Today is May Eve, Walpurgisnacht, Beltane Eve!
One of the most magical nights of the year, in Germany, Walpurgisnacht begins at sunrise today and ends at sunrise on the first day of May (May Day). According to Waverly FitzGerald’s School of the Seasons, birch boughs are placed on all doors and windows to protect the home from evil spirits and sorcery.
Traditional bonfires and torches of rosemary and juniper are lit. May Eve honors the marriage of the God and Goddess. Among the Celtic and Teutonic peoples, He is the Green Man, the embodiment of the vitality of plant life, and the Horned God, who embodies the vitality of the animal Kingdom. At Beltane, the young God is in the fullness of His manhood, and in love, gives Himself to the Goddess.
In old England, the young people went out into the woods and fields on May Day Eve, celebrating their pleasures with each other throughout the night, and returning in the morning, laden with flowers and green branches. Not only were these trysts tolerated, they were blessed, for they were rites of sympathetic magick that ensured fertility in the growing season.
Children born from the Maying were often called Jack, Jackson, Hodson or Robinson since they were the children of the Jack in the Green, Hod (a woodland sprite) or Robin Goodfellow (or Robin Hood, another form of the Green Man).
So tonight, bring the May into your life by bringing home green branches, flowers and branches of flowering trees. Transform your house into a garden bower. Make a wreath to hang on the door or to crown your Goddess images.
Like at Samhain, this is a night when the veil between the worlds is most thin. While the ancestors and beloved dead can cross through, we are more likely to encounter the living races from Other Worlds, such as the Shining Folk. So if you can, stay up all night, preferably outdoors. At least go for a walk in the night and listen for the bells that herald the approach of the Faerie Queen.
She rides out tonight on Her snow-white horse, looking for mortals to lure away to Faerieland for seven years. Folklore says that if you sit beneath a tree on this night, you will see Her or hear the tinkling of Her horse’s bells as She rides by. If you hide your face, She will pass you by but if you look upon Her, She may choose you to come away with her to the starlit lands.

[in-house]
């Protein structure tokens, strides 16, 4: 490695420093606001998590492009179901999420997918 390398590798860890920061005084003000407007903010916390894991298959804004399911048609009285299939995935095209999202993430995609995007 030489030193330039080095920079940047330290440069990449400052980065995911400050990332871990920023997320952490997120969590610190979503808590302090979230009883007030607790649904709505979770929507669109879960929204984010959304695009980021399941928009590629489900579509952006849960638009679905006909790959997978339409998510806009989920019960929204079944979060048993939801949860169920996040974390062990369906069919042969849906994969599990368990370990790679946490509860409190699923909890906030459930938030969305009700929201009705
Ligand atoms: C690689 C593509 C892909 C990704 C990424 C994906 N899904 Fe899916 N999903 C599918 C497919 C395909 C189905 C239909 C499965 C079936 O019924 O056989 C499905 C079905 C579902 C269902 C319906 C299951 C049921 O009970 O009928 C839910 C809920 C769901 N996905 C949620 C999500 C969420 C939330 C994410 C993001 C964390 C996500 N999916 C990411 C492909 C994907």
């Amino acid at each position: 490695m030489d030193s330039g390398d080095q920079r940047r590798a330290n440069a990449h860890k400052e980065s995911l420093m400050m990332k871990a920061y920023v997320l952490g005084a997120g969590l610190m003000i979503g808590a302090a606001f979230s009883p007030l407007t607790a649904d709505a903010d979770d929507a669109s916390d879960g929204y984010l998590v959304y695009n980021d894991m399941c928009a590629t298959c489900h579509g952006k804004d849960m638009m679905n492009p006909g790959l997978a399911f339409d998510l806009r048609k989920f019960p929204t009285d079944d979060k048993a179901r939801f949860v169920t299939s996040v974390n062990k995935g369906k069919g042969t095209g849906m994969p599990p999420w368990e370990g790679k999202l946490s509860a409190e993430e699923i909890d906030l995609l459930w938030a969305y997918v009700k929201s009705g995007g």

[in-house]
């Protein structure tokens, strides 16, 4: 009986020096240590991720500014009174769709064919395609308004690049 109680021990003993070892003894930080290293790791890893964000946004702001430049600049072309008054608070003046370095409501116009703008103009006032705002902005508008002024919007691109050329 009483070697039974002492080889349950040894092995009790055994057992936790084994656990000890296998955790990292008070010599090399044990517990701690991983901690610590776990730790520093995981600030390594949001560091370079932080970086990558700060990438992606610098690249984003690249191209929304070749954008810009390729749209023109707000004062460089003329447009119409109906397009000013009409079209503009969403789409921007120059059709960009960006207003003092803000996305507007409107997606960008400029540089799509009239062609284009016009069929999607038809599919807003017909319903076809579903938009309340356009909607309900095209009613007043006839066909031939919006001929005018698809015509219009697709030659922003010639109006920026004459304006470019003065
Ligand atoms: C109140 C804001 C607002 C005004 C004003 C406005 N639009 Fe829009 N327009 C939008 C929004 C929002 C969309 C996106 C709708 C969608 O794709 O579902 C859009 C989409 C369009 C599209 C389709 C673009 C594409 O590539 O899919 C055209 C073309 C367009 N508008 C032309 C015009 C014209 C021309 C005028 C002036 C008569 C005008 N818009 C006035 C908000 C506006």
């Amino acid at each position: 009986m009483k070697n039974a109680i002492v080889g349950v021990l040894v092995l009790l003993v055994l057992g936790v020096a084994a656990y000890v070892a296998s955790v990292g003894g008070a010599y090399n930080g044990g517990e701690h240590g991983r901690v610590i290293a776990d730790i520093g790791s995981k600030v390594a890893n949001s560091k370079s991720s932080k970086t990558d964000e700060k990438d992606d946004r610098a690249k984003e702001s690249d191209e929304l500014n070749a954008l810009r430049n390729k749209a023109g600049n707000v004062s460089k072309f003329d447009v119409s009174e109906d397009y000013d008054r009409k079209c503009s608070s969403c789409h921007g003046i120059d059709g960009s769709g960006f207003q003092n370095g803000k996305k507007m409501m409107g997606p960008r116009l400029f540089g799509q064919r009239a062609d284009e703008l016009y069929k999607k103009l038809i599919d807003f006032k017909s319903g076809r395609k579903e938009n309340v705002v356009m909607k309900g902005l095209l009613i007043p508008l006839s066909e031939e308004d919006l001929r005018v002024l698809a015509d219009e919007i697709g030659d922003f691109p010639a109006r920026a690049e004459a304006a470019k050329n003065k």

Please keep in mind that as attractive as this may sound, the lands of the Shining Folk are not the wee, quaint places depicted by Disney or the Victorians. Yes, the Faerie lands are intensely beautiful, but they are not human places and can be quite perilous for those who are not respectful or aware of the ways of the Sidhe.
This is a traditional time for giving gifts — for the Gentry, of course, but also for human loved ones. Leaving anonymous May baskets on friends’ doorsteps is a sweet old tradition. Gather flowers with special messages for friends and relatives. Make up your own explanation of the meaning of each flower and give it along with the bouquet. For friends at a distance, send pressed flowers or May Day cards or packets of flower seeds. Barbara Walker in Women’s Rituals suggests other appropriate gifts including perfume, incense, candied flower petals, herbs, sachets and artificial flowers.
The fair maid who, the first of May
Goes to the fields at break of day
And washes in dew from the hawthorn tree
Will ever after handsome be.
Other sources suggest using the dew found under oaks or on ivy leaves. Make a special wish as you wash your face in it or as you drink from a well before sunrise.
And while all this will certainly keep you busy tonight, don’t forget that it is also the time to give honor to Hecate, whose night this is. Hecate is the Queen of the Night, Goddess of the Witches, and the ancient and mighty Triple Goddess. The last day of every month, but particularly this May Eve night, is sacred to Her.
May this most magical day and night bring you an abundance of sacred pleasures, foolish wisdom and splendid, lusty, holy celebrations!